Clicks, a keyboard case for iPhone

Originally published at: Clicks, a keyboard case for iPhone - Boing Boing


Of course, those not locked-in to Apple products in the first place can just buy a phone that has a keyboard built in.

You’d be amused to learn how many people say to me, upon seeing my phone, “Oh, I miss my Blackberry. All my stuff is on Apple now, though.”


Does not pass the pocket test. Especially the women’s pocket test.


Style Dress GIF by HannahWitton


Well the advantage of it being built in is presumably it is a bit more sturdy. The disadvantage is you don’t basically get “more screen” because the whole phone would have been designed to use a screen half taken up by keyboard and then having the keyboard moved to below the screen. Oh, and another advantage of being built in is you wouldn’t have a giant screen so the thing’ll actually fit in a pocket.

…and as another pro/con if you have the keyboard as “part of a case” and it turns out you don’t really like that form factor, or found that typing on a tiny keyboard is not the improvement you had hoped for you can give up on the keyboard case and be only out the price of the case not the whole phone (so $150 or so as opposed to…$1k, then again if you were buying an Android phone you will have already saved like half that $1k anyway…)

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Very pleased to be having this conversation.

The BlackBerry Priv was a masterpiece. It was a large-ish phone (roughly 3"x6") that used a slider mechanism so it was “all screen” unless you needed the keyboard for something and then snikt, it was there. The whole thing was only about 3/16" thick. Turned out to be a little fragile, but most phones are in my buttery hands. The BlackBerry KeyOne and Key2 lacked the slider, so the screen was a little smaller, as you mention.

Here in 2024, I think most people either know that they want a keyboard, know that they don’t, or they are too young to remember what it’s like to have one on your phone.

Buyers of the UniHertz Titan Slim would be saving two thirds of that $1k. It copies the general design of the KeyOne/Key2, but it is significantly thicker because it has a superb battery that lasts 2 days of normal use. Unihertz has started making spare parts available to consumers in their online store, so repairability is stellar.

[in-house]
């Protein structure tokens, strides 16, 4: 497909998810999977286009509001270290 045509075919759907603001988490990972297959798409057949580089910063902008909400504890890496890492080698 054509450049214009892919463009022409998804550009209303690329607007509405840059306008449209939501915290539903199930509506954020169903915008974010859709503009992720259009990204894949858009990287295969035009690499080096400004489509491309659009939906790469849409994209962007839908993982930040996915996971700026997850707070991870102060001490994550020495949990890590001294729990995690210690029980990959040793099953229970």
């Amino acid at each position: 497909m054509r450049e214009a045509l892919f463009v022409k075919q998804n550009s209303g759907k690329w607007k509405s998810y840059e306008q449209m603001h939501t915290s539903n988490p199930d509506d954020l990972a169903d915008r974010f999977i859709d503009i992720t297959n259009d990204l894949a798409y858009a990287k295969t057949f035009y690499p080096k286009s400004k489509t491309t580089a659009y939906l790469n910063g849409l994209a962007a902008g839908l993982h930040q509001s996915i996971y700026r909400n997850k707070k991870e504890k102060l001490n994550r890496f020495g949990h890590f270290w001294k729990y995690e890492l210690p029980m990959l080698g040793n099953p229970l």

Some of their other phones are wacky and have things like a 22,000 mAh battery and a pico projector (yes, “and”). I don’t know how much I trust them to stay in business, but I am ecstatic that there is at least somebody making the kinds of phones that Apple thinks nobody wants.

Heck, Apple thinks nobody wants a keyboard for their iPhone, but here’s a company making one.

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Oh yeah, I forgot all about the slider phones. My bad! Obviously they existed and had some design advantages, and disadvantages.

To be fair the bar for Apple making a product isn’t that “at least a person wants it”,but a vast quantity of people want it. They don’t try to make every single person happy with products by having options, or sub products. They want to hit maybe 80% of the market with something that makes them ecstatic, and if they leave 20% of the market unserved that works fine for them.

Eh, I think in 2024 it is far enough from last time a great many people had a hardware keyboard that they remember them more with nostalgia, and hope then anything else…and that a vast number of people never had a smart phone prior to the model touch screen era.

So for example I decided not to buy the Click because I figured I don’t really even like a case on my phone. I didn’t even really think about my experiences with the long-ago Tree 650 and the awful keyboard. Probably worse than the iPhone touch keyboard despite being a physical keyboard. In my imagination a physical keyboard is awesome. Enough so that I wold have been willing to waste $150 on one if I hadn’t realized I don’t think I would enjoy having a case again.

Fair enough, I frequently forget that a lot of Android phones cost less then the Google Pixel phones…or that Android is more then Samsung and Pixel.

Clearly not true as Apple has significant software support for hardware keyboards. All of the command key shortcuts are only supported on physical keyboards, not the on screen keyboard. That is a lot of work someone one to just to make hardware keyboards more valuable. Granted it is likely that work was justified more or less just for the iPad, but someone did sign off on it being active on the iPhone as well.

Apple clearly decided the market for iPhone keyboards is too small for Apple to bother with, but big enough to actually put a little effort into supporting it. Even deciding to support USB-C HID keyboards would have been a choice Apple made. Sure they already have the code floating around, so mostly it would have been someone deciding to give the code the level of scrutiny and security audits iOS kernel modules get, which is well past what the macOS kernel modules get (at least I assume that is still the case, I haven’t worked for them for about a decade now, for all I know that stuff has moved to user land and gets a less serious audit, or macOS and iOS get the same level of audit scrutiny, they did unify those teams…)

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